I recently read a letter to the editor in an industry publication, in which the writer was expressing his disappointment in the quality of driving he was witnessing on the road around the Greater Toronto Area and the loss of life that he felt was becoming commonplace.
The letter writer expressed what he felt was the root of the problem: “We switch from professional drivers to guys getting licences in a truck with an automatic transmission. They don’t understand, when hauling more than 50,000 lbs, that this isn’t like a car.”
So my first reaction to this was, ‘Wait a minute, I’ve been driving an automatic for several years now.’ Recently, I was rolling down a long steep grade on Hwy. 17 through Superior Provincial Park. It was late evening when a young moose ran out in front of me.
I was grossing 82,500 lbs and my engine brakes were already controlling my descent, so all I had to do was brake and steer. That automatic transmission downshifted with the engine brakes fully engaged at a rate that I could never match with a standard transmission.
The antilock braking system, the disc brakes, as well as the LED lighting all assisted in avoiding a collision. I didn’t even register a “hard brake” on the telematics system.
So, what’s not to like about these new automatics? Then I paused in my thoughts and re-read the above quote from the writer. The difference is that I am a professional driver. I learned on a stick and drove one for many years. Is that the solution to the problem?
What the writer honed in on is the minimal amount of training and then mentoring that new drivers receive.
Training new drivers on a standard transmission requires a greater investment in time. The result is not just a basic proficiency in a wider skill set, but all of the related training that goes along with it. How a trainer or mentor shares his or her experience is incredibly important to the new driver.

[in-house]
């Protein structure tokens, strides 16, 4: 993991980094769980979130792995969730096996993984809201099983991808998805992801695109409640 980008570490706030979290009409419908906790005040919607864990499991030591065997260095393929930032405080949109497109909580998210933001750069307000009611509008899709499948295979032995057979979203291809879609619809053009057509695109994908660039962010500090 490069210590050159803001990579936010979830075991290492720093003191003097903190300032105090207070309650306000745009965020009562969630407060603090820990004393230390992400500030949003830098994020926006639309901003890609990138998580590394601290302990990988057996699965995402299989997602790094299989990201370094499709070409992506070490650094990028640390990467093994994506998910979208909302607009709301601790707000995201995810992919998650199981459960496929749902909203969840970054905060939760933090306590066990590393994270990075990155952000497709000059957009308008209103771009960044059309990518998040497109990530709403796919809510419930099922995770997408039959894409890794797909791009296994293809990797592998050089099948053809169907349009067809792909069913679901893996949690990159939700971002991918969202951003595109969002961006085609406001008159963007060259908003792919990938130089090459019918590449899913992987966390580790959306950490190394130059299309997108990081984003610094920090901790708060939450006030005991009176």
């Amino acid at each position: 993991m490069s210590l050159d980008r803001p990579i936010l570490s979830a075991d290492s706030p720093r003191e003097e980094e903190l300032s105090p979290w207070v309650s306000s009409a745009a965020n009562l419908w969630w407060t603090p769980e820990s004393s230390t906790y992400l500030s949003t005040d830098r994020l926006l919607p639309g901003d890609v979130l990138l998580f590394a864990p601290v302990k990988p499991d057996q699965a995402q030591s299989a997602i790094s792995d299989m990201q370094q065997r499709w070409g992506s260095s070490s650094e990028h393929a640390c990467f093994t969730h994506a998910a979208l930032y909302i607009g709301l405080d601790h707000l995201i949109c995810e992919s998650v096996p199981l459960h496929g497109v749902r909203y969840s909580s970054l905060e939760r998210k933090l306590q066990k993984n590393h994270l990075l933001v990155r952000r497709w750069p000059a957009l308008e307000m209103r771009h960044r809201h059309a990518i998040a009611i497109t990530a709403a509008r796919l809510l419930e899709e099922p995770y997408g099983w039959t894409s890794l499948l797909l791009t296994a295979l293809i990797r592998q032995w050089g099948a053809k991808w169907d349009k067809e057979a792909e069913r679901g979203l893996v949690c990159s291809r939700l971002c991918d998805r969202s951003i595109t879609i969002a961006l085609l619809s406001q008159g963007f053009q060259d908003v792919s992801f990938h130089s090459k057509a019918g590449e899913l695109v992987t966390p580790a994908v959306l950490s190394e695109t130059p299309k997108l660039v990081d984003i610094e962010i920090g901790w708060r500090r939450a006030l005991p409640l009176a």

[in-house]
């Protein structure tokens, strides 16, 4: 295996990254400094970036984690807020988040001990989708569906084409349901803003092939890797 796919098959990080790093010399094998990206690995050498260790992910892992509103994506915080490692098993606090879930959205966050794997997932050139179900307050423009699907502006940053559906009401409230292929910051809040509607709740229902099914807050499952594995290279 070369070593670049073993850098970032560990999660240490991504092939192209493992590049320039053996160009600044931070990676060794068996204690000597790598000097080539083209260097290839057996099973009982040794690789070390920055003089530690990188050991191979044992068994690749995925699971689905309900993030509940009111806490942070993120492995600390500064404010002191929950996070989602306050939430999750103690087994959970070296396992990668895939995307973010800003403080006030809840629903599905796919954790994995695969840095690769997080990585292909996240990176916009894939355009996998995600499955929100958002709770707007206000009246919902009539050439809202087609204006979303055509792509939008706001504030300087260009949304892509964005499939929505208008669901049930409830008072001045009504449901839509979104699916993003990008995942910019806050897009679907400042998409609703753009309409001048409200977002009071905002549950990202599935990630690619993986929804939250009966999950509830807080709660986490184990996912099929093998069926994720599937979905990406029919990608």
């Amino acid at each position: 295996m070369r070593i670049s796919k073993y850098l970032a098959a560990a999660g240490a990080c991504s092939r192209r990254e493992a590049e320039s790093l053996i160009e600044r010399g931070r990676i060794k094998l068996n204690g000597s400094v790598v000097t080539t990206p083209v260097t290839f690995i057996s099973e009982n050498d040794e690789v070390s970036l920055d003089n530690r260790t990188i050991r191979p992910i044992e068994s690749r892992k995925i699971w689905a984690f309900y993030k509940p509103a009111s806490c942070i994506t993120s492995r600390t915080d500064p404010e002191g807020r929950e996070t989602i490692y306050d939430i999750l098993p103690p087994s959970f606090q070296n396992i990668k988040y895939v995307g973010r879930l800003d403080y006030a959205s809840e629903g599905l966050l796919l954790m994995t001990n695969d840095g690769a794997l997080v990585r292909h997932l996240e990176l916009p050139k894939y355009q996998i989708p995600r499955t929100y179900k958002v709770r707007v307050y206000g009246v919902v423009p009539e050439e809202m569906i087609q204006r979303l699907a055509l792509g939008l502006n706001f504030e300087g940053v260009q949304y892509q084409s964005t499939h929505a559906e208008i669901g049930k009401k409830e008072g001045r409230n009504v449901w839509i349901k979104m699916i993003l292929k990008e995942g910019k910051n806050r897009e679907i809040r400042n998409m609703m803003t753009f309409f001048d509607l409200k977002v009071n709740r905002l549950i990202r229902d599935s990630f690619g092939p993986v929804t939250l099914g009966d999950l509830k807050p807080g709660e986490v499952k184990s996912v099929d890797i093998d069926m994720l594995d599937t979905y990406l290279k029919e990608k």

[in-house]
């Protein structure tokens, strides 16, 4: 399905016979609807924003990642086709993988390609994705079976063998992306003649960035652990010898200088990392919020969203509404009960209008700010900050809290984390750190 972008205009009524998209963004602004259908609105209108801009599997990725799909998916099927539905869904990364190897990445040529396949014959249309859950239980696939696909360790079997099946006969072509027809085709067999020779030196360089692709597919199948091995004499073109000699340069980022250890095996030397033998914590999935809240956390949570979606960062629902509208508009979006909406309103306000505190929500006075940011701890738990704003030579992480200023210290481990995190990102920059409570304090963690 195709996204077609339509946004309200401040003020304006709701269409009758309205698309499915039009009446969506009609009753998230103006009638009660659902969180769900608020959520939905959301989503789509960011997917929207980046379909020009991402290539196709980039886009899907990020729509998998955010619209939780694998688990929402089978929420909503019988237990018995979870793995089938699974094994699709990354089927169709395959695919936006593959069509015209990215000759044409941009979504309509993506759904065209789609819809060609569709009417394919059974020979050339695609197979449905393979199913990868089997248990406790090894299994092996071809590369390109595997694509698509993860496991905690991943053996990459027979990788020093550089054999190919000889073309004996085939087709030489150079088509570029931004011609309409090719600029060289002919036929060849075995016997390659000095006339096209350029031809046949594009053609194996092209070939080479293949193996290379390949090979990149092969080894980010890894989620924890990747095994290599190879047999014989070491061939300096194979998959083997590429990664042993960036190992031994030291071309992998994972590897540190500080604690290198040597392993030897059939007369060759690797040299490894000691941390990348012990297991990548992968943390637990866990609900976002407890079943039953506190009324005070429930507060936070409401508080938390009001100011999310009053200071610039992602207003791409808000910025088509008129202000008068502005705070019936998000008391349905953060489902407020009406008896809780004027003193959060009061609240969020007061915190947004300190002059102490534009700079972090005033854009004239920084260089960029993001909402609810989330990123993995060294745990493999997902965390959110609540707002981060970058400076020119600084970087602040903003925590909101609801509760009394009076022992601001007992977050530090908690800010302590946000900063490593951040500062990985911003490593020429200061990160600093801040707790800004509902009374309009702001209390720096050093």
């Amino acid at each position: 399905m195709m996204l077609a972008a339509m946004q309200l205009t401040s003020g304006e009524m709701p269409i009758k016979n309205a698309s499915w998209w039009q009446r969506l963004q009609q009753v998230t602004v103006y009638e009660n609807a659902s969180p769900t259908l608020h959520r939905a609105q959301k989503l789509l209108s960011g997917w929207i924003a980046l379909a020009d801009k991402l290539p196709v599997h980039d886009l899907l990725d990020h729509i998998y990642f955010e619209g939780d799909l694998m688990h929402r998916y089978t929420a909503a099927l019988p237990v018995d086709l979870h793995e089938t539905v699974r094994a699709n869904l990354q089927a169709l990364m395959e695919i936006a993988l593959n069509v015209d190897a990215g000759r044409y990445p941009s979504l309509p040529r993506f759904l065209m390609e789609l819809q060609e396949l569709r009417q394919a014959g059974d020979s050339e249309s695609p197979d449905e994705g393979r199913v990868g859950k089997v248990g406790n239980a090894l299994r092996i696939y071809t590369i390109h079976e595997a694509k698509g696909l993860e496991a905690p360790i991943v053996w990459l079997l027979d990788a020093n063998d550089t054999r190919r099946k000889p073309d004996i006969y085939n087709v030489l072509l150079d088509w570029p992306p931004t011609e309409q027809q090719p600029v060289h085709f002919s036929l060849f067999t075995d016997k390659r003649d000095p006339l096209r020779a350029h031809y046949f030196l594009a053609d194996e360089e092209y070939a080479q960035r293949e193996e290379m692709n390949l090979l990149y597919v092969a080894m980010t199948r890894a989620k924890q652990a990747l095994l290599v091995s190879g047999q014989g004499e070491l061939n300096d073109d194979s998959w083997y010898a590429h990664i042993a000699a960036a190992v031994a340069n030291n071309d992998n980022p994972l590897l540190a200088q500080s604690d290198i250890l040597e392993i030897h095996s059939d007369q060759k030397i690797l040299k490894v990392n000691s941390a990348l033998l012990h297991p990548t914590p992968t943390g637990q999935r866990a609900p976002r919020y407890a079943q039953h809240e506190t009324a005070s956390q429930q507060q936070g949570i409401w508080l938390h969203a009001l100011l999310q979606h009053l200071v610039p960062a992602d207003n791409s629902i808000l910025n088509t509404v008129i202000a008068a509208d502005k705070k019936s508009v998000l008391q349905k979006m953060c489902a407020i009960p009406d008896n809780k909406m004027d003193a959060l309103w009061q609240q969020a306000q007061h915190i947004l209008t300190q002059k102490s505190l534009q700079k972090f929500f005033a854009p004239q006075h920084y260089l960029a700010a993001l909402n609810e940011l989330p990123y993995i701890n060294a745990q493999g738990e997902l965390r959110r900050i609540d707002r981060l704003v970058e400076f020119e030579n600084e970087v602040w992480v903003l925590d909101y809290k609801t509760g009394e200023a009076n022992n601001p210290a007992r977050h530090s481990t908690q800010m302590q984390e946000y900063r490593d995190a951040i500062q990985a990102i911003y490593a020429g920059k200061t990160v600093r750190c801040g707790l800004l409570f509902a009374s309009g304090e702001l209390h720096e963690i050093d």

I fully understand and agree with the author on this point. So, it’s not the equipment we drive that is the problem, it is the quality of training we receive. What the writer is really saying, is that automatics equal a lack of adequate investment in time required to truly understand the physics involved in driving heavy equipment.
Way back in 1995, the Canadian Trucking Human Resources Council (CTHRC) first launched an entry-level training program called Earning Your Wheels. It is an intensive program and nationally recognized.
The program has been revised several times as the CTHRC worked with trucking schools, carriers, insurance providers, and other stakeholders in the trucking industry. So why do we accept this fallacy that technology has leveled the playing field when it comes to driving a truck?
It simply is not true. The data from any reputable carrier will show that equipment, all spec’d the same, produces different results with different drivers. Training and mentorship matters.
The problem isn’t drivers. The problem is money and the investment mega-carriers have placed in technology over training. We need both. It’s long past time that we stop looking at drivers as an expense rather than an asset.
Professional drivers amplify the return on investment that is made in technology when they receive not only the required entry-level training, but the ongoing training to keep up with technological changes that continue to grow exponentially.
I want to assure all readers that there is a percentage of professional truck drivers that care deeply about road safety and share in the feeling that our overall performance is in decline. But what do we do about it as individual drivers?
Can we do anything about it? Safety professionals, enforcement agencies, governments, truck driving schools, carrier associations and insurance companies have left drivers hanging in the wind by not acting on programs they have participated in developing over a 25-year period and then leaving them on the shelf to gather dust in anonymity.
My solution, fellow drivers, is to reach into your pockets and cough up the $50 to $100 annually to join a professional organization for drivers, such as the Women’s Trucking Federation of Canada, or Owner-Operators Business Association of Canada, or the Owner-Operator Independent Drivers Association, or all three.
Make it a five-year commitment, because we can’t change things overnight. We’ll never change anything by clicking Like on a Facebook page. We need a collective voice to make a difference on our roads and within our industry.
Drivers need their own lobby group. We’re professionals. We have a vast collective knowledge that is grossly underutilized. Let’s make sure everyone knows that.
Al Goodhall has been a professional longhaul driver since 1998. He shares his experiences via his blog at https://truckingacrosscanada.blogspot.com/ You can follow him on Twitter at @Al_Goodhall
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